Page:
Chevrolet Beat has always been a successful model for General Motors in our country. After charming the audience by acting in ‘Transformers’ as a small peppy ‘Autobot’, the Beat was launched with radical looks and frugal engines. But the market has been flooded with other alternatives by several manufacturers since. For the year 2014, Chevrolet has given a slight facelift to keep the buzz going for the Beat. We spend a couple of days with this handsome hatch to see what’s what.
The Beat was already a overall good looking car with funky styling. The new facelift carries very tiny design changes with the new ‘dual port’ grille in Chevrolet’s language with fine chrome detailing. The long swept back headlamps get black highlights inside to lend a more rakish look to the front.
The rear tail lamps have been given a new jewel effect adding more glamour. Another change is the dual tone rear bumper which essentially is plastic cladding. These might look like very tiny changes, but overall add a lot to the appeal of this car.
The cabin of the Beat is a nice place to be. There are fewer lines and more curves all around. We like the blue backlit on all the controls and toggles on the dashboard. Chevrolet has added new steering mounted controls, which lets you take control of the audio system. Plastics are of decent quality and built tough for rugged use. You get air conditioning, an audio system with AUX IN/USB/CD and four speakers. The driver’s seat gives you a good view of the road ahead and a smooth light steering wheel for ease. One niggle that we noticed in the diesel version that we drove was that the air conditioning is not as good as some of the rivals in the segment. The compressor sometimes turns off and the cabin looses cooling, although this could be attributed to intense warm weather prevalent in Delhi summers.
Engine and transmission
The variant that we drive here is a 936cc 3-cylinder diesel unit putting out 58bhp of maximum power and peak torque of 150Nm at a low 1,750rpm. The petrol version displaces 1,199cc and pumps out 79bhp and a peak torque figure of 108Nm. Both are mated to a smooth shifting 5-speed manual transmission. There is a common observation that diesel cars have heavier clutches, but this Beat diesel has a fairly light clutch. There is a launch support system for hill starts and a tiny torque boost as soon as you press the accelerator to make overtaking maneuvers easier.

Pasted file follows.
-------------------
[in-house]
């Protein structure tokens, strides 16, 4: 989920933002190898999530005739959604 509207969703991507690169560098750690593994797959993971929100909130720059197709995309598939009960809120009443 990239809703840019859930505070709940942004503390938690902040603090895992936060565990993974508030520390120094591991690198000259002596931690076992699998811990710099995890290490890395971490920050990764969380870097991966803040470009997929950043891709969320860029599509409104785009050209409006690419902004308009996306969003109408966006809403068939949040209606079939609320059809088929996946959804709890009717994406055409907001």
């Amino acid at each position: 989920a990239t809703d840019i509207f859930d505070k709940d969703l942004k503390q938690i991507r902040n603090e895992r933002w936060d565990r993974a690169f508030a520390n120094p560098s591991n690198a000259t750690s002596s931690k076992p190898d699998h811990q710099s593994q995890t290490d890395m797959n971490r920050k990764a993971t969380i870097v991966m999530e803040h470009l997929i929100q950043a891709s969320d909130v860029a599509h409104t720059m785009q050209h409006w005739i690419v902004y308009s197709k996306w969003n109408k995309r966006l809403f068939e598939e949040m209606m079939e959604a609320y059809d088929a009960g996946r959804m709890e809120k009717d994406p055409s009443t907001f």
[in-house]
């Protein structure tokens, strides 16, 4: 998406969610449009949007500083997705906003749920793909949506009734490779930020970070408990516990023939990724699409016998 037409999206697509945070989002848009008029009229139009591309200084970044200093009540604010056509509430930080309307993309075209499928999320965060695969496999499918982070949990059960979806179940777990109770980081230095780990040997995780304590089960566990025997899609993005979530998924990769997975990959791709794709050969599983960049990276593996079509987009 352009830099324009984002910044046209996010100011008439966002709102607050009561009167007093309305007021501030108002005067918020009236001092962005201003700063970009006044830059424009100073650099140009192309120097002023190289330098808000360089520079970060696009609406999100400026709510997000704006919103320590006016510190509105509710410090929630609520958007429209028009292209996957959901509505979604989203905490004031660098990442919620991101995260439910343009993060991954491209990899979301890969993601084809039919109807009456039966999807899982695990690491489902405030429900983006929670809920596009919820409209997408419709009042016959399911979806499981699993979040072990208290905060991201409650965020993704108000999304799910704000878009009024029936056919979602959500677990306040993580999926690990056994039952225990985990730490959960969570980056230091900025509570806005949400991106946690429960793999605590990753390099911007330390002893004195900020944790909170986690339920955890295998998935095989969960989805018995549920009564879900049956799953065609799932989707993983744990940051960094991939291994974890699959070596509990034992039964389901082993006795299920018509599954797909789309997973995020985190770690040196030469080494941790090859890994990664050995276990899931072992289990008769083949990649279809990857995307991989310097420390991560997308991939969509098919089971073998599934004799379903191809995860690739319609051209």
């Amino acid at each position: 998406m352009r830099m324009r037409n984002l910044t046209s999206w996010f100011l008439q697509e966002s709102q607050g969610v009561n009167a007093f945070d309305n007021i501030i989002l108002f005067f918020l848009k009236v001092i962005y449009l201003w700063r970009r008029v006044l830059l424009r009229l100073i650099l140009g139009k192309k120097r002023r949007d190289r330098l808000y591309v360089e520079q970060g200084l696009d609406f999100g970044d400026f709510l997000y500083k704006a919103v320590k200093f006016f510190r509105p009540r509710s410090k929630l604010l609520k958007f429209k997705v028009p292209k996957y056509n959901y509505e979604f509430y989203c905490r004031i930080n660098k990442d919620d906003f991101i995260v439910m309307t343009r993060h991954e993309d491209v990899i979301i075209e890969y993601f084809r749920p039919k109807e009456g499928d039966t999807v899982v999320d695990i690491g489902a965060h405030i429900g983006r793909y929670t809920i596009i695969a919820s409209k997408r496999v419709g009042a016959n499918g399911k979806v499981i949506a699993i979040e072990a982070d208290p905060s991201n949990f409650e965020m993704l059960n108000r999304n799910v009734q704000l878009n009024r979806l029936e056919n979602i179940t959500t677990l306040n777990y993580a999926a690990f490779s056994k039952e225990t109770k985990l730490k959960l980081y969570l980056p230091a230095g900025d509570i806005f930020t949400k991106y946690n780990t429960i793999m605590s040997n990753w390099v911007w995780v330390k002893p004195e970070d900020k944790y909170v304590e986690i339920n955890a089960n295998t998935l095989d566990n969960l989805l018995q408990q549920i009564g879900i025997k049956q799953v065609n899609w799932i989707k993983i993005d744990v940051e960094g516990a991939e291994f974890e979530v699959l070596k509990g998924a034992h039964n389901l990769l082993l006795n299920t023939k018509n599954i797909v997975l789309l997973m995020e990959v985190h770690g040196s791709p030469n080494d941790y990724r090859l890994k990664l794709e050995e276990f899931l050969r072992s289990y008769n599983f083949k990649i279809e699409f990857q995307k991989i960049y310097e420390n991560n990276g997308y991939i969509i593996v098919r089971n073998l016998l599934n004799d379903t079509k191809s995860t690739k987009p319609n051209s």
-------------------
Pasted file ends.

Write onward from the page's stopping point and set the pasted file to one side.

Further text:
Chevrolet claims the diesel variant returns 25.44kmpl and the petrol version gives 18.6kmpl. There is no doubt that the diesel is a fairly frugal car, on our moderate run with a mix of highway and city roads our test car returned 22-23kmpl.
The feather light steering, comfortable driving position and an engine tuned to return maximum fuel efficiency is not the recipe for sporty performance, but this little hatch is still fun to drive. The gas charged suspension setup has been tampered with at the rear to improve upon driving characteristics. The ride quality is better now with a knack for quick cornering as well. The gear lever is a boring plastic stick which needs to improve immediately. The acceleration is going to pin you in the seat but what really stands out is the capability of the Beat to remain planted and sure-footed at triple digit speeds. The diesel variant gets 165mm tyres which provide a slightly wider contact patch for stronger braking. One niggle that we have is that Airbags and anti-lock brakes are only available on the top of the line LT (O) variants.
The Chevrolet Beat continues to be a good looking curious little hatchback. Our pick is the diesel with its fuel efficiency upwards of 20kmpl and tactile nature of its engine. The minor facelift has given this car slightly more appeal. The looks have gone more attractive and suspension tuning has made it a bit more fun to drive. And to sweeten the deal on Chevrolet cars, General Motors recently introduced their Complete Care Programme to enhance ownership experience.